By TM September 17, 2020
The letter is as follows:
On the detention of 56 lawyers, 7 legal interns, 4 dismissed judges and 1 law school graduate in Ankara, Turkey
Through the new “alternative bar associations” legislation and President Recep Tayyip Erdogan’s own words — “Those who serve as the lawyers of terrorists should not act like terrorists themselves. If they do, there must be a price to pay” — which he said in the presence of judges and prosecutors at the opening ceremony of the new judicial year, the Turkish government had already signaled that a new phase in the persecution of lawyers was about to start. Only a few days after President Erdogan’s speech, on Friday, 11 September 2020, the Ankara Chief Public Prosecutor ordered the detention of 56 lawyers, seven legal interns, four purged judges, and a law school graduate for “membership in a terrorist organization.”
According to a report by the state-run Anadolu News Agency, their detentions were sought for no oﬀence other than representing people whom the government considers dissidents and accuses of involvement in “terrorism.”
The detained lawyers will reportedly be held in custody for at least 12 days, according to information provided by pro-bono lawyers who reached out to the public prosecutor, and will not be allowed speak with anybody, in violation of the Code on Criminal Procedure. It has also been reported that during the detention and search of the lawyers’ residences procedural laws were violated, and the lawyers were handcuﬀed from behind and subjected to ill-treatment.
It is a widely accepted fact that in Turkey, terror charges are political in nature and are used to repress, intimidate, and silence any opposition. Those who are arrested, detained, and convicted are subjected to such unlawful actions, contrary to what the government has been suggesting, only because of their political views and their criticism of the government.
In Turkey, lawyers have been arrested and prosecuted on a massive scale since an attempted coup on 15 July 2016. It all started with the arrest of the president of the Konya Bar Association and has continued since then without pause. To date, more than 1,600 lawyers have been arrested and in excess of 600 of them have been imprisoned. Four hundred forty-one lawyers have, on the other hand, been convicted of “membership in a terrorist organization”.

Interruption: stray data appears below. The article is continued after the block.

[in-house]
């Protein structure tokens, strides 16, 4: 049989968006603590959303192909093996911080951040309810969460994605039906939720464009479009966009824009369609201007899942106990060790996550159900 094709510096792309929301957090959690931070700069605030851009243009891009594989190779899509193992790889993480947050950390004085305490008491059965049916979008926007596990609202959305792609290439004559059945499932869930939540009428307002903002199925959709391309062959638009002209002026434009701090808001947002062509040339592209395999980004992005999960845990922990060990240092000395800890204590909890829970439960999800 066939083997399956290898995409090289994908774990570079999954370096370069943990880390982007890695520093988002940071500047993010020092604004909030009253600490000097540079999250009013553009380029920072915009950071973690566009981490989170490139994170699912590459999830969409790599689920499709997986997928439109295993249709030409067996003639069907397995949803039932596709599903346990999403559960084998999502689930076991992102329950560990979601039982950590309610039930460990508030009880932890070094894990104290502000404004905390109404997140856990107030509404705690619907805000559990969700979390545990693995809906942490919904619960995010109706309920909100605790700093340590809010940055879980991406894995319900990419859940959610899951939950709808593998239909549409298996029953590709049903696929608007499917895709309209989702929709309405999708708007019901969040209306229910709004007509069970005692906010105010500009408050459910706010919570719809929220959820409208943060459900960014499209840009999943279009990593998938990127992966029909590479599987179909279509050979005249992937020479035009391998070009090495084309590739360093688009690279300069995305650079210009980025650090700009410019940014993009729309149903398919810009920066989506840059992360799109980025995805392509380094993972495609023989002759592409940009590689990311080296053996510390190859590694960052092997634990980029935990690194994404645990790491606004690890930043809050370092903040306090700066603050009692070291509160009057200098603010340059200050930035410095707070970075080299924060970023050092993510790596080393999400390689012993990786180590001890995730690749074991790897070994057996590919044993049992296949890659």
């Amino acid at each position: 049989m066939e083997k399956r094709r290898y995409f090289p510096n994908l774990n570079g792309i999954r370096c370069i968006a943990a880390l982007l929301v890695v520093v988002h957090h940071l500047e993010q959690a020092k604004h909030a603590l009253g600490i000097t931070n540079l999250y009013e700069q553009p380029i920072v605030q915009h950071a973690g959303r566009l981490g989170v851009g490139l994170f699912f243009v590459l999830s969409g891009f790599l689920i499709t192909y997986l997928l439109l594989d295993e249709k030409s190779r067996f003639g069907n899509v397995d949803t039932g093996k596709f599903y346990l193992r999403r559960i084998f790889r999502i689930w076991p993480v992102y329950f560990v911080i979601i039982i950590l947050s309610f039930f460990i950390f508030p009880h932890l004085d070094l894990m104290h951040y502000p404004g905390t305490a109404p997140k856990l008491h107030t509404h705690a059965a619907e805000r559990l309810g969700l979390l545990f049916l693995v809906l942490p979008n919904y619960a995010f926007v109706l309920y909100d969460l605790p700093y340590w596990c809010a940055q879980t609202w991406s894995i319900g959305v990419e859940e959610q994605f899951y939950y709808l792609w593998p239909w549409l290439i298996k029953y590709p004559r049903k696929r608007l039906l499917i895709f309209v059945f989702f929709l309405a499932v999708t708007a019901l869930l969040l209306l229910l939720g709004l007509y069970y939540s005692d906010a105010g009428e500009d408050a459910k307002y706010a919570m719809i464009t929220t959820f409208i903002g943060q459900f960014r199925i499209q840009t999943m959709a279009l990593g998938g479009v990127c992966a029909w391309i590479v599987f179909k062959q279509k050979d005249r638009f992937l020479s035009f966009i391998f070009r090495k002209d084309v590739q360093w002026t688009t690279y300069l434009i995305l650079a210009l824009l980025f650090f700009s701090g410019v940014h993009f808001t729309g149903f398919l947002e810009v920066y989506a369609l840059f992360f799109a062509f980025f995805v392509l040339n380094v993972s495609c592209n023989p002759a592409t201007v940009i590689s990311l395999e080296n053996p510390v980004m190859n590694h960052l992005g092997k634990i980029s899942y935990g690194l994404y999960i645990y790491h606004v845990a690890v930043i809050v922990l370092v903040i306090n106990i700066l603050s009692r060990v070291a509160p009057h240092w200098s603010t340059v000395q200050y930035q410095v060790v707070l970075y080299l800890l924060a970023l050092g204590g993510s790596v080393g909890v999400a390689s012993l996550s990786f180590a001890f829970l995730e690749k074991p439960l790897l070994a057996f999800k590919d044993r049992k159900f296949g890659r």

The mass arrests are carried out to intimidate and deter lawyers as they serve a critical purpose in the fight against various unlawful actions on the part of the police and the judiciary, including torture and ill-treatment. The persecution of lawyers facilitates the torture and ill-treatment of detained persons and prevents them from demanding that their fundamental human rights be respected.
The fact that the arrests in question have taken place in Ankara, which has the highest number of COVID-19 infections, is another cause for concern. This has occurred at a time when the Council of Europe and UN human rights bodies have stressed that custodial measures such as arrest and detention should not be carried out during the pandemic unless such measures are absolutely necessary.
According to the UN Basic Principles on the Role of Lawyers, governments shall ensure that lawyers:
These safeguards are not a professional luxury granted to lawyers, but a necessity to protect the rights and freedoms of individuals. Hence, criminal investigations into lawyers are to be carried out under a specific procedure that involves additional safeguards as long as there is not a situation of “flagrante delicto.”
As established by the European Court of Human Rights in the cases of Alparslan Altan vs Turkey and Hakan Bas vs Turkey, the Turkish judiciary’s interpretation and application of flagrante delicto violate the principle of legality and the right to liberty. Accordingly, the detentions of lawyers in police raids, which has become the new normal in Turkey since July 15, 2016, is a flagrant violation of the law.
The detention of 68 lawyers and jurists, the majority of whom are women, is an important part of the objective to silence lawyers. Remaining silent about this will deprive all citizens of their rights and liberties.
We, as lawyers and jurists, hereby declare that we will not remain silent.
We condemn in the strongest possible terms these unlawful raids and demand the release of our colleagues.
Lawyers and jurists who signed the letter:
1. Ahmet Arslan